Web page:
But I’d give the the driveshaft a good shake and check the u-joints and slip spline for any play. Do this with the trans in neutral, or the rear axle on stands with the parking brake released so there isn’t tension on the driveshaft. If the u-joints are greaseable then lube ‘em up too.

    You could also firmly apply the parking brake, and shift from D to R and back without stepping on the brake pedal, and see if the clicking is still present.
     
  27. Jun 30, 2020 at 9:07 PM
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    empty_lord

    empty_lord They see me rollin'

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    Looks like your pads are missing the little spring clip things on the ears. They should be installed on the bottom of the pad. They put a little pressure on the pad onto the other side of the holder to keep them from slapping around... ideally. Not all the time, sometimes some pads just click around


    I believe sequoias have them. Most Toyota’s do. Been a while since I’ve done rears on a sequoia
     
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  28. Jun 30, 2020 at 9:12 PM
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    TechWrench

    TechWrench New Member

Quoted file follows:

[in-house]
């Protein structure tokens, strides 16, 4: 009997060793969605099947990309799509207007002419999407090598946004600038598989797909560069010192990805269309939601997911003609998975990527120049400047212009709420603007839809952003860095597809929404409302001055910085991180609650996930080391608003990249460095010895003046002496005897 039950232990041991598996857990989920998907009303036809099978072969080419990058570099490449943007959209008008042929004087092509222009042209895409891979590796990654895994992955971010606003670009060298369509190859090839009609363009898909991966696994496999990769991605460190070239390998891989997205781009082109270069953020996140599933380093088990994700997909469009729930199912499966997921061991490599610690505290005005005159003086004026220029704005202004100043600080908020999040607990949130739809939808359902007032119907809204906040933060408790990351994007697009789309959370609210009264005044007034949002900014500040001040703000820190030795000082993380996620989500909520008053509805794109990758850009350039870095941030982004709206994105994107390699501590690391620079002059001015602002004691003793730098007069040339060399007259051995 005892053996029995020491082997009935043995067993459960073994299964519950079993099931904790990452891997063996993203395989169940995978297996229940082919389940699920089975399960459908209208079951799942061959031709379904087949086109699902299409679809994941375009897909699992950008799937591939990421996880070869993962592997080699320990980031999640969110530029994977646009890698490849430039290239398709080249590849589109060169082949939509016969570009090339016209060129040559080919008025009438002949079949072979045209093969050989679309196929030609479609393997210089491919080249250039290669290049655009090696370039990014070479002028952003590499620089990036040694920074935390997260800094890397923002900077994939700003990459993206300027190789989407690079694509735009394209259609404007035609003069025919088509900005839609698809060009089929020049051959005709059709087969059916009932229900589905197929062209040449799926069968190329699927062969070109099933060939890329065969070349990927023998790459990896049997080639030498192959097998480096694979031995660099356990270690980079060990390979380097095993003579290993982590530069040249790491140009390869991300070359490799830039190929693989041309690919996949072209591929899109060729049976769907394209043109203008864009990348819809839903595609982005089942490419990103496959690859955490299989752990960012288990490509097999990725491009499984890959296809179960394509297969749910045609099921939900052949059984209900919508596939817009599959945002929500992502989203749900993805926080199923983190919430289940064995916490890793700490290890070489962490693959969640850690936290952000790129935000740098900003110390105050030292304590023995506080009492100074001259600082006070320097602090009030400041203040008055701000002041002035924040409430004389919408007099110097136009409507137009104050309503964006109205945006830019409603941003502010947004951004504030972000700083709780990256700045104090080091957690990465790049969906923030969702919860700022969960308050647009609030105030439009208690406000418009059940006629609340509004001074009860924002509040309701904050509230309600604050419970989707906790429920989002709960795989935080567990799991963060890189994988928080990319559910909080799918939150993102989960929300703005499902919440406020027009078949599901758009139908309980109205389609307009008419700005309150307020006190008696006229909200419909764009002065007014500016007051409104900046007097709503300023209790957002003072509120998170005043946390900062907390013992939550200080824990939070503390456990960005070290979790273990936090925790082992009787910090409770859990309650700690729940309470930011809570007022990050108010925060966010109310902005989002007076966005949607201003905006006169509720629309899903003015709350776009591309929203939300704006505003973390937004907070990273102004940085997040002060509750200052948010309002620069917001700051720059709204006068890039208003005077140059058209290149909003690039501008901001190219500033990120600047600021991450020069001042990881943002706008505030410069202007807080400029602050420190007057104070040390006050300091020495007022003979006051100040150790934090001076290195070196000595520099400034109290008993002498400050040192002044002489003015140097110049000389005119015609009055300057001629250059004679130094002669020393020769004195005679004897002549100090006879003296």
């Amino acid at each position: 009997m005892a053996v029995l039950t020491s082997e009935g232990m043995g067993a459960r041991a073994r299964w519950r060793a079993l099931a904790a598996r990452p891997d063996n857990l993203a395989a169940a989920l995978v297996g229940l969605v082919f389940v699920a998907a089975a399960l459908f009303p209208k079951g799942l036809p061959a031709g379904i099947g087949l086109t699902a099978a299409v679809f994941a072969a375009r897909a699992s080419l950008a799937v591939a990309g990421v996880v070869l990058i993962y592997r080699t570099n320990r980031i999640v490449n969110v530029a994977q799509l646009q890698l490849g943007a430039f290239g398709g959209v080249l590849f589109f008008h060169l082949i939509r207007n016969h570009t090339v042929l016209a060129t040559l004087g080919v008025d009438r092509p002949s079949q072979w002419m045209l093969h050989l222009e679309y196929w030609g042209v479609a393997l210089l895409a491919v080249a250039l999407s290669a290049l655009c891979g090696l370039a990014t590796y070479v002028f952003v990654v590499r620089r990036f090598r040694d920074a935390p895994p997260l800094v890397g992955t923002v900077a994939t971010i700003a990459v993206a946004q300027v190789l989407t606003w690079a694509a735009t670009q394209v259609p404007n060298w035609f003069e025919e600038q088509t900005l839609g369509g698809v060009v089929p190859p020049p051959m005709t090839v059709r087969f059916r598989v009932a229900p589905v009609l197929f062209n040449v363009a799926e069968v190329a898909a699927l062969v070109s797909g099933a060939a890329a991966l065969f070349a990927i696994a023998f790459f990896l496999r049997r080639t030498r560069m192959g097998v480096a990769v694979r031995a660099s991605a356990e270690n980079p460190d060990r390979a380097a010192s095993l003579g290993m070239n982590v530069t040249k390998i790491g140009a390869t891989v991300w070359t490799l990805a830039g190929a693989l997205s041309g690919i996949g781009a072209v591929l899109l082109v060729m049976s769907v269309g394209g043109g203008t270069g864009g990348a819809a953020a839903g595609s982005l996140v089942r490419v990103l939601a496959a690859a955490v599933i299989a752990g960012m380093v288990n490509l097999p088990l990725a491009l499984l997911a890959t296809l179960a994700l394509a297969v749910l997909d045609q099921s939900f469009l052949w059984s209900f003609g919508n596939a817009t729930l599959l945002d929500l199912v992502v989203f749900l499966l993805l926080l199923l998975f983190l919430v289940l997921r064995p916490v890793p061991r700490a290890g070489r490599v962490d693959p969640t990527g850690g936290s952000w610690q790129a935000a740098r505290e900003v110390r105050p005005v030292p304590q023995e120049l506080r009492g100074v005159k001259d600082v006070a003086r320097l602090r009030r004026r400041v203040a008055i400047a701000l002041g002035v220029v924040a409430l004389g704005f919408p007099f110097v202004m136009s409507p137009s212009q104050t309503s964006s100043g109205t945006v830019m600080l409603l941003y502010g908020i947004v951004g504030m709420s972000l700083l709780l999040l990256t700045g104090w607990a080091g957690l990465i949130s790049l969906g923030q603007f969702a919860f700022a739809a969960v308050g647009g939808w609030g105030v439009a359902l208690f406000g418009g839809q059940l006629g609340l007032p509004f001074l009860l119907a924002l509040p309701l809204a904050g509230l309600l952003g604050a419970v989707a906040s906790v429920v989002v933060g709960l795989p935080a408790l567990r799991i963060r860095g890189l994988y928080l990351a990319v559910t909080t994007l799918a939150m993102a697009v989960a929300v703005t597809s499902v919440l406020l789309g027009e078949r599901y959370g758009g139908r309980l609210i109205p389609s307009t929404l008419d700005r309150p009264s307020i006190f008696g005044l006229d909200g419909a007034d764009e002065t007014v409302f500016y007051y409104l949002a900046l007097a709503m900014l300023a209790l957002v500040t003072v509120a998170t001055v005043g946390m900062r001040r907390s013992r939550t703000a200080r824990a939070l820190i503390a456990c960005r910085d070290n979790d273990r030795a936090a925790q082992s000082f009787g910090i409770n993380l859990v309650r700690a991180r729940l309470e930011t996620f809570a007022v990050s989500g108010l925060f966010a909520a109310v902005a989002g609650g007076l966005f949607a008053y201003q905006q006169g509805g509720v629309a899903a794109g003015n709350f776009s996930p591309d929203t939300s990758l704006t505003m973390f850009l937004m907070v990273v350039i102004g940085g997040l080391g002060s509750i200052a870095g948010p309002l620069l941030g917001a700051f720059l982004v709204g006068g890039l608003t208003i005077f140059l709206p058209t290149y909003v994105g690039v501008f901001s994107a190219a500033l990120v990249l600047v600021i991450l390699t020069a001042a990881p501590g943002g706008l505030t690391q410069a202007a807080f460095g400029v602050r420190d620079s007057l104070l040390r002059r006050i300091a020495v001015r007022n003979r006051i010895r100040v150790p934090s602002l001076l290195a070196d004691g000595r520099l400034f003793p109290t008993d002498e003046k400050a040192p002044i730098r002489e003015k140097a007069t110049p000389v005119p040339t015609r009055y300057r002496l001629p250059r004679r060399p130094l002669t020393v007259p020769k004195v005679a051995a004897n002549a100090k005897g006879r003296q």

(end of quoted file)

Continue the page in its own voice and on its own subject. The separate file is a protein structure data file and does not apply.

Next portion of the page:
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    OK, after listening to the video, and watching it, I am also pretty sure the noise is not coming from the brakes. It looks like the rear wheels are not moving at all when you shift from drive to reverse and back, which would petty much eliminate the brake pads. From the video, it looks like the noise occurs as the drive shaft changes rotation. This would lead my to suggest you look closely at the u-joints, the bolts securing the driveshaft flanges to the differential and rear of transfer case, and the slip joint in the rear driveshaft.

    What I might suggest is using a length of hose as a listening device to try to pinpoint exactly where the noise is coming from. If you have them, or can get a set, I would also suggest you put the rear of the vehicle up on a set of ramps. This would allow extra clearance under the vehicle, while still keeping the rear wheels from moving while shifting gears. Just be careful.
     
  29. Jun 30, 2020 at 9:15 PM
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    TechWrench

    TechWrench New Member

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    From what I can see the caliper has the spring shims in place both above and below the pads. If you are referring to the wire springs, I believe they are only on the front brake calipers that use pins to hold the pads in place.
     
  30. Jun 30, 2020 at 9:19 PM
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    empty_lord

    empty_lord They see me rollin'

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    The little squealers for the pads. I can’t think of a technical name for em

    They come with the OEM shim kit